As I’ve said in earlier columns, the demand for smaller circuitry and packaging, as well as ever-shrinking PCB real estate, have continually pushed PCB assembly and manufacturing protocols. Newer, smaller, portable, and ingestible medical devices are opening new frontiers and are leading OEMs from other industries down that same road.
Part of these technological advances deal with a new twist or turn associated with PCB microelectronics assembly. It involves a combination of flip-chip and BGA (FCBGA) packaging, as shown in Figure 1. This is nothing new since this type of packaging has been around for the past 15 years. But now, it’s entering into a more prominent phase since FCBGA is of utmost importance in the microelectronics assembly and manufacturing of newer, smaller medical devices, as well as small mil-aero, commercial, and industrial devices.
Figure 1: A BGA and a flip-chip interposer. (Source: Thorsten Meyer, Wikipedia, with minor modifications in red)
But before going there, let’s take a step back to take another look at conventional BGA packaging to fully understand the importance of FCBGAs.
With conventional BGAs, I’m talking about traces and spaces in mils (one-tenth of an inch) rather than in microns. For example, 25 microns equals one mil. This means that if you are running a trace from two pads of a BGA on an FR-4 or any other organic substrate like Rogers, you need to have a BGA pad pitch of at least 30 mils on a 10-mil ball size to run a trace of three or more mils in between adjacent pads. That’s not possible from a real estate and size perspective when it comes to microelectronics simply due to the fact everything is so tiny.
This is where FCBGA comes in. This flip-chip assembly shrinks the conventional BGA down to one-third to one-fourth the original size and, at the same time, all the necessary connections can fit into that one-third or one-fourth of the physical size of the BGA. By doing so, more valuable space is created on an already small flex or rigid-flex circuit board. In other words, the same circuitry can be designed on a lot smaller real estate, when you go from BGA interposer to a flip-chip.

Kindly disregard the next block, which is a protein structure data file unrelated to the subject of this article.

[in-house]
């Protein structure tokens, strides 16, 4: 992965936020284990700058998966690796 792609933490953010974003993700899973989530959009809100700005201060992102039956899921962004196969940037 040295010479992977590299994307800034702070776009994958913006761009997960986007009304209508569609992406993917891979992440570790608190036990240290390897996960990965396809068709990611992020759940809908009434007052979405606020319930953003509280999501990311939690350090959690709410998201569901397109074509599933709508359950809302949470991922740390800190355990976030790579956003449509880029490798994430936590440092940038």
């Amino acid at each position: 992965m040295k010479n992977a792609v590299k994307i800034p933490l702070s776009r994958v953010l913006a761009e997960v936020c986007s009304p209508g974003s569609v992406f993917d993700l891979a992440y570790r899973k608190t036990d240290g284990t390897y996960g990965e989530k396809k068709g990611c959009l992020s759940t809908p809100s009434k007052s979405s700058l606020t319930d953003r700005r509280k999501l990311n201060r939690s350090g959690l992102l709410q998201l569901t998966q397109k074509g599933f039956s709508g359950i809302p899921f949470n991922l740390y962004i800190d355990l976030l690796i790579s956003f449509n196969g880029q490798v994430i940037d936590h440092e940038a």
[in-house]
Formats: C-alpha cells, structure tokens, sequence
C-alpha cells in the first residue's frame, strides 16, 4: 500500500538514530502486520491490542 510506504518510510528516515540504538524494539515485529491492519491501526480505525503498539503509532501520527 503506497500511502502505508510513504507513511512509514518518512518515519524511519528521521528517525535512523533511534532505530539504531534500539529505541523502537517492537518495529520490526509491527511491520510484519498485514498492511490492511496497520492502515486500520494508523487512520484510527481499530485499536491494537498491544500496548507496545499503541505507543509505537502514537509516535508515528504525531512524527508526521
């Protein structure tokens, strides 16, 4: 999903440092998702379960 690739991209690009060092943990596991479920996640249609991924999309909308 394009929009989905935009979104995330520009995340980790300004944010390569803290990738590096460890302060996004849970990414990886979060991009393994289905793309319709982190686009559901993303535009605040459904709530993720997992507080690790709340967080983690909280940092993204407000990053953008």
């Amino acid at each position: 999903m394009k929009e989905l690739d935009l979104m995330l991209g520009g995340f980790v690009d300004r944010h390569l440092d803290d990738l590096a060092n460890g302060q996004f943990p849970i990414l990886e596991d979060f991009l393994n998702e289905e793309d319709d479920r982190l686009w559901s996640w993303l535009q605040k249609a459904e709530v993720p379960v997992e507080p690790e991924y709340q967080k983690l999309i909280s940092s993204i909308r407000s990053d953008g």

That’s only part of the story that an FCBGA brings to the PCB microelectronics assembly area. The other is more extensive and lands squarely on both the EMS supplier or contract manufacturer and the OEM. Both parties must have an understanding of new advances in the redistribution of layers (RDL). In the case of a flip-chip, in particular, RDL conveys signals from a die out to pins that solder it to the circuit board and through the BGA, effectively reducing the amount of real estate involved.
At the top of the RDL list, at the outset of a PCB microelectronics assembly project, EMS providers collaborate with their OEMs on the correct flip-chip material. Will organic or inorganic material be used for making the substrate to install BGA and flip-chip? And will chip connection C4 or C2 material be used for the flip-chip bumps? Regardless of which one is chosen, careful considerations must be applied because each has different characteristics and has a definite application.
In many instances, C4 bumps are used in area array flip-chip packages. However, it’s not suitable for ultrafine-fine flip-chip devices. The key reason is C4 solder bumps melt and collapse on the wide opening copper pads. On the other hand, C2 bumps are connected to copper substrate pads, which are a surface treated with organic solder preservative (OSP), with reflow and no-clean processes, ideally speaking.
Also, discussion and recommendation take into account wafer size, whether it’s six-, eight-, or 12-inch. Bumps have to be put on each chip, but typically on the wafer-level—not on the individual die-level—and the industry term for this process is under bump metallization (UBM). Six-inch wafers are less costly to process compared to eight- or 12-inch wafers.
Beyond these key points to be considered, there are a number of others:
- Making the bumps either with C2, which is copper pillar, or C4, which are solder bumps
- Solder paste to be used, such as SAC 305 or tin-silver, or another type, like tin-lead
- Recommended BGA pad size on the die and the RDL substrate
- Will the OEM provide bumps at the wafer-level or on the die-level?
- What type of flatness is acceptable to the OEM customer when it comes to the RDL substrate as it pertains to attaching the die on a substrate like PCB?
- What are the advantages and disadvantages of using an organic RDL substrate like FR-4 or Rogers versus inorganic material like gallium arsenide or alumina?
As indicated here, the introduction of FCBGA presents new questions and challenges for PCB microelectronics assembly. They are best resolved when OEMs get an early start with their EMS providers to discuss how to effectively approach the microelectronics assembly of new and smaller devices, whether they be medical, military, industrial, or commercial. The important thing to keep in mind is that you are creating a flip-chip from a BGA and still making the same connections. The result is utilizing only 30–40% of the circuit board space to perform all the connections.
Zulki Khan is the president and founder of NexLogic Technologies Inc.